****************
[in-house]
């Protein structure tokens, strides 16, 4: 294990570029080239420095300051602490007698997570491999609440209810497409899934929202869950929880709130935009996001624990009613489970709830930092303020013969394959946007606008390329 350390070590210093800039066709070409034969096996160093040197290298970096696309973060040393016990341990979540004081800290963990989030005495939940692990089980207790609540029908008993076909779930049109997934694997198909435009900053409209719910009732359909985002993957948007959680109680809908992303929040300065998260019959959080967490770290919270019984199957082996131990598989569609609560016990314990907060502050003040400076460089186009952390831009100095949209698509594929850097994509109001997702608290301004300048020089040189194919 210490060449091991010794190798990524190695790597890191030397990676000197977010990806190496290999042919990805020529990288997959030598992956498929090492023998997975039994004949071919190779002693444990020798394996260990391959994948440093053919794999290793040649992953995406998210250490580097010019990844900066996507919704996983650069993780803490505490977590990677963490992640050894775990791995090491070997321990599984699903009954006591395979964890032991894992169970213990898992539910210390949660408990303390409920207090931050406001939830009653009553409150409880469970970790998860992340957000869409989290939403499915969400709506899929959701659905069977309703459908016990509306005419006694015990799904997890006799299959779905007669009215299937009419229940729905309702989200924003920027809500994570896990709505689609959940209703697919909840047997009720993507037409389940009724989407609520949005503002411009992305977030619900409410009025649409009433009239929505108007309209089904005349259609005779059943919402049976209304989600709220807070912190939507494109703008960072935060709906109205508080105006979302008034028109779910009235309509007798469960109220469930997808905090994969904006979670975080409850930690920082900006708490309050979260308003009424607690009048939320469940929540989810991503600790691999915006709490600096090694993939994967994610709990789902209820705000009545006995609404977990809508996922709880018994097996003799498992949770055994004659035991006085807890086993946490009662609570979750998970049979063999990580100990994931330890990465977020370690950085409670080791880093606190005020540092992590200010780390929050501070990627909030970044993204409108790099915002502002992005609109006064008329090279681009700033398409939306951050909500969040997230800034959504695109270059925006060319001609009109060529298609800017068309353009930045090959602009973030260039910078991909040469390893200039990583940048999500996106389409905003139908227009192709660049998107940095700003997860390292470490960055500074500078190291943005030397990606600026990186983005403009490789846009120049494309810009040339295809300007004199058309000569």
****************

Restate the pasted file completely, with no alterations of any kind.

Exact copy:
[in-house]
């Protein structure tokens, strides 16, 4: 294990570029080239420095300051602490007698997570491999609440209810497409899934929202869950929880709130935009996001624990009613489970709830930092303020013969394959946007606008390329 350390070590210093800039066709070409034969096996160093040197290298970096696309973060040393016990341990979540004081800290963990989030005495939940692990089980207790609540029908008993076909779930049109997934694997198909435009900053409209719910009732359909985002993957948007959680109680809908992303929040300065998260019959959080967490770290919270019984199957082996131990598989569609609560016990314990907060502050003040400076460089186009952390831009100095949209698509594929850097994509109001997702608290301004300048020089040189194919 210490060449091991010794190798990524190695790597890191030397990676000197977010990806190496290999042919990805020529990288997959030598992956498929090492023998997975039994004949071919190779002693444990020798394996260990391959994948440093053919794999290793040649992953995406998210250490580097010019990844900066996507919704996983650069993780803490505490977590990677963490992640050894775990791995090491070997321990599984699903009954006591395979964890032991894992169970213990898992539910210390949660408990303390409920207090931050406001939830009653009553409150409880469970970790998860992340957000869409989290939403499915969400709506899929959701659905069977309703459908016990509306005419006694015990799904997890006799299959779905007669009215299937009419229940729905309702989200924003920027809500994570896990709505689609959940209703697919909840047997009720993507037409389940009724989407609520949005503002411009992305977030619900409410009025649409009433009239929505108007309209089904005349259609005779059943919402049976209304989600709220807070912190939507494109703008960072935060709906109205508080105006979302008034028109779910009235309509007798469960109220469930997808905090994969904006979670975080409850930690920082900006708490309050979260308003009424607690009048939320469940929540989810991503600790691999915006709490600096090694993939994967994610709990789902209820705000009545006995609404977990809508996922709880018994097996003799498992949770055994004659035991006085807890086993946490009662609570979750998970049979063999990580100990994931330890990465977020370690950085409670080791880093606190005020540092992590200010780390929050501070990627909030970044993204409108790099915002502002992005609109006064008329090279681009700033398409939306951050909500969040997230800034959504695109270059925006060319001609009109060529298609800017068309353009930045090959602009973030260039910078991909040469390893200039990583940048999500996106389409905003139908227009192709660049998107940095700003997860390292470490960055500074500078190291943005030397990606600026990186983005403009490789846009120049494309810009040339295809300007004199058309000569």